Matt Johnson of The The talks about recods that changed his life

Melody Maker - July 3, 1993


  1. The Beatles: "The White Album"
    Walt Disney Fantasia Soundtrack: "The Sorcerer's Apprentice"
    Maurice Jarre: The Soundtrack to "Lawrence of Arabia"
    "My dad bought a radiogram. He bought these three records and never bought any more. We played them constantly. "The White Album" was the most influentual on my career. I consider it to be The Beatles' finest album. Ironically, it was made when they were at their most fragmented. It has a real loose, spontaneous quality, like they didn't care anymore. I think that liberated them in the studio. Harrison started to blossom as a songwriter and Lennon made some of his finest work."
  2. Bee Bumble & The Stingers: "Nut Rocker"
    Hot Butter: "Popcorn"
    Gary Glitter: "Rock 'N' Roll Parts One & Two"
    T Rex: "Hot Love"
    Alice Cooper: "School's Out"
    Mott The Hoople: "All the Young Dudes"
    David Bowie: "Starman"
    "These were the first singles I ever bought. I was 10 and we'd just moved to another pub. Me and my two brothers would play singles on the radiogram upstairs. We'd turn the lights off and dance around with tennis rackets, pretending to be in the bands."
  3. Syd Barrett: "The Madcap Laughs"
    Nick Drake: "Bryter Layter"
    Tim Buckley
    John Sebastian
    Neil Young
    "These are the singer-songwriters who most affected me. Barrett's wildness, word imagery, and voice were mesmerising. His records have an unearthly quality. He was on the brink of sliding into insanity, after all. There's a freedom in his work that is rare nowadays. Drake led a tragic life. He was a bit of a depressive and ended up dying very young. His songs have a fragile beauty. Buckley was the finest white male vocalist of the last 25 years. He died young, too. Not that I think that's glamorous. I think it's sad. Many musicians have had tragic lives. But I do think that, maybe their tragic lives gave their music a certain power it otherwise wouldn't have had."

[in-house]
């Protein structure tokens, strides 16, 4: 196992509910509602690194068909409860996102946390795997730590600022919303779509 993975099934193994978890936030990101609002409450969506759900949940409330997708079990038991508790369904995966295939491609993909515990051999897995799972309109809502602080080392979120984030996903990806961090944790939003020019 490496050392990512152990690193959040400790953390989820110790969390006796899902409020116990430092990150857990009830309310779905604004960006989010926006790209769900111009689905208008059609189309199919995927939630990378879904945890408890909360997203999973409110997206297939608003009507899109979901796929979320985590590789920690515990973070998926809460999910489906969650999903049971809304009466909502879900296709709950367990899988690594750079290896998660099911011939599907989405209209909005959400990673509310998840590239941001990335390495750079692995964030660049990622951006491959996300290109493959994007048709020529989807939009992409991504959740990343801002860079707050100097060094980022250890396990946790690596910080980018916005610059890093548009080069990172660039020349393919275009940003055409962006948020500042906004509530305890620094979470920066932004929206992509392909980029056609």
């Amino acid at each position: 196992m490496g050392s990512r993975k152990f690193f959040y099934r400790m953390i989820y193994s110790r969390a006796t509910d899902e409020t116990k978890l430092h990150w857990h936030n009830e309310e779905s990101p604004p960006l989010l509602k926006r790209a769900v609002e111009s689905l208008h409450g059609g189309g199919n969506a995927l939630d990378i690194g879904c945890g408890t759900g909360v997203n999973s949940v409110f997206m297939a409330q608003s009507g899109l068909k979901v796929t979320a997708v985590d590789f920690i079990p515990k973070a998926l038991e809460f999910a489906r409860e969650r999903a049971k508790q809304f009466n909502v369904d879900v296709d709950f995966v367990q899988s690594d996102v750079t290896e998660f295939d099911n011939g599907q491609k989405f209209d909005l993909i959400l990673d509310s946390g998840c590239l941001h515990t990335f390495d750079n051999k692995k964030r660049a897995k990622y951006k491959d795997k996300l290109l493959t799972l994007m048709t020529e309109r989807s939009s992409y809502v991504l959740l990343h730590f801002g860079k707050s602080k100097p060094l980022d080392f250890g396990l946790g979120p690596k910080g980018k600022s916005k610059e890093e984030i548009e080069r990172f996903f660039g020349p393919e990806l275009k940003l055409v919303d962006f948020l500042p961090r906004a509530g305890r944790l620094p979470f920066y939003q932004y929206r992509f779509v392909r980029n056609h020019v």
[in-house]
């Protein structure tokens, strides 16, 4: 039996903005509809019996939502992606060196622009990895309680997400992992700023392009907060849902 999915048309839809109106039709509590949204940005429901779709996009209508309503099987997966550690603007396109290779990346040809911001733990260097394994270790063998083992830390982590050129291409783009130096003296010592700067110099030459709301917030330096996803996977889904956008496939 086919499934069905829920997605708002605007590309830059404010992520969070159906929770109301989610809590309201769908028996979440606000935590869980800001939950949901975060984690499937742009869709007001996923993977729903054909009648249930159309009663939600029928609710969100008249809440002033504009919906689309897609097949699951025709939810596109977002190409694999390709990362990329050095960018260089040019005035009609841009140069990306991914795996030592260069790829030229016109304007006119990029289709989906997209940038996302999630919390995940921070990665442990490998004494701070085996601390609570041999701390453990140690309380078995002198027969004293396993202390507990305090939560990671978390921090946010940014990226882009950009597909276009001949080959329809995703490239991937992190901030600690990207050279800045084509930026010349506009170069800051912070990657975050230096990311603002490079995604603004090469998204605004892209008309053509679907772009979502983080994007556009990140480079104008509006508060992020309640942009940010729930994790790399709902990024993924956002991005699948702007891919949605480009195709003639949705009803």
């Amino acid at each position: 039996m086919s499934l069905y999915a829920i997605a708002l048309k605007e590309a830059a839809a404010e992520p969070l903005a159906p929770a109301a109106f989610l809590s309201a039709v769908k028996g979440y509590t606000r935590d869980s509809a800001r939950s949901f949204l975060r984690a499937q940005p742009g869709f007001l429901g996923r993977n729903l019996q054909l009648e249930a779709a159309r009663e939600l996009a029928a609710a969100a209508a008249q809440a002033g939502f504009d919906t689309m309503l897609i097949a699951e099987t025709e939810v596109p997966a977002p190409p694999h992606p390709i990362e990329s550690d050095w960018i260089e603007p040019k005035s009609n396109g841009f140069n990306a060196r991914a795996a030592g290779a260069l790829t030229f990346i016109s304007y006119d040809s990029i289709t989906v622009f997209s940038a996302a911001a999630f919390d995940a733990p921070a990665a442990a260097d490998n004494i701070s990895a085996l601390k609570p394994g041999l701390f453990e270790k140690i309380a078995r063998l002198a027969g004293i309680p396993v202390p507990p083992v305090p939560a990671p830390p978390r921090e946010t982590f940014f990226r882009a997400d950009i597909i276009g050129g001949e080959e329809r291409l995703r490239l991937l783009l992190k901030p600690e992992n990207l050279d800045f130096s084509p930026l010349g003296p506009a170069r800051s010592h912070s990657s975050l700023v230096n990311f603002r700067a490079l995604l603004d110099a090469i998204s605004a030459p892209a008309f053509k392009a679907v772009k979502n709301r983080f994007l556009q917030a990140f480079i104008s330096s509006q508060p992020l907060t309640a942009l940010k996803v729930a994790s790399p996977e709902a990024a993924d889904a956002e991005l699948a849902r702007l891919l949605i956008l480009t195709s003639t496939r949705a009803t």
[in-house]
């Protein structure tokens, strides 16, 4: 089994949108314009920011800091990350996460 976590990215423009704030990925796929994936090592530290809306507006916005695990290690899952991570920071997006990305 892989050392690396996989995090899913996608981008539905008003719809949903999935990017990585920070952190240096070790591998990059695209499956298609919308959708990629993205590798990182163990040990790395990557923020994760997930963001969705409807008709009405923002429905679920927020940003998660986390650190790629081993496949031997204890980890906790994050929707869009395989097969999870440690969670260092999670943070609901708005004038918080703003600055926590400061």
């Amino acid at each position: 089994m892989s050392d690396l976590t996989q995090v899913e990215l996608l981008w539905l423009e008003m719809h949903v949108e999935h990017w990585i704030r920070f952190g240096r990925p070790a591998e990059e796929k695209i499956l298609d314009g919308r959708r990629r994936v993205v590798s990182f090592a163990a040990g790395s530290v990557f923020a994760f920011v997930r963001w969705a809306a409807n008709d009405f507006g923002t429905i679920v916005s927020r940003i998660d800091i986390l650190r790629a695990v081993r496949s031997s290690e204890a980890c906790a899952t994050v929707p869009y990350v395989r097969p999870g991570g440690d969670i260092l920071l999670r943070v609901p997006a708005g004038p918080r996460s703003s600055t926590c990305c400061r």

4. Velvet Underground: "What Goes On"
    I left school at 15 because none of the teachers were nice to me or took any interest in me. It was only recently that I realized it wasn't all my fault. I starting working in a recording studio. Everyone there was into The Eagles and Tom Petty and I hated all that. It made me feel queasy. One day someone put on The Velvets and gave me a joint. It was the first time I'd heard them and the first time I'd smoked. The experience knocked me for six. It was such a raw, loose, freed track. They didn't care about being great musicians, and never having been a great musician, I found that inspiring. The joint made it a symbolic moment."
  5. Thomas Lear: "Private Plane"
    The Residents: "Duck Stab"
    Devo: "Mechanical Man"
    "'Private Plane' was a catalyst for me to start making records on my own. Lear played every instrument himself and the record was made for very little money. Hearing it, I realized that I didn't have to be in a band. Things were much more conservative around then. Now, it's normal for kids to make music in their bedrooms with computers and samplers."
  6. John Lennon: "The Plastic Ono Band"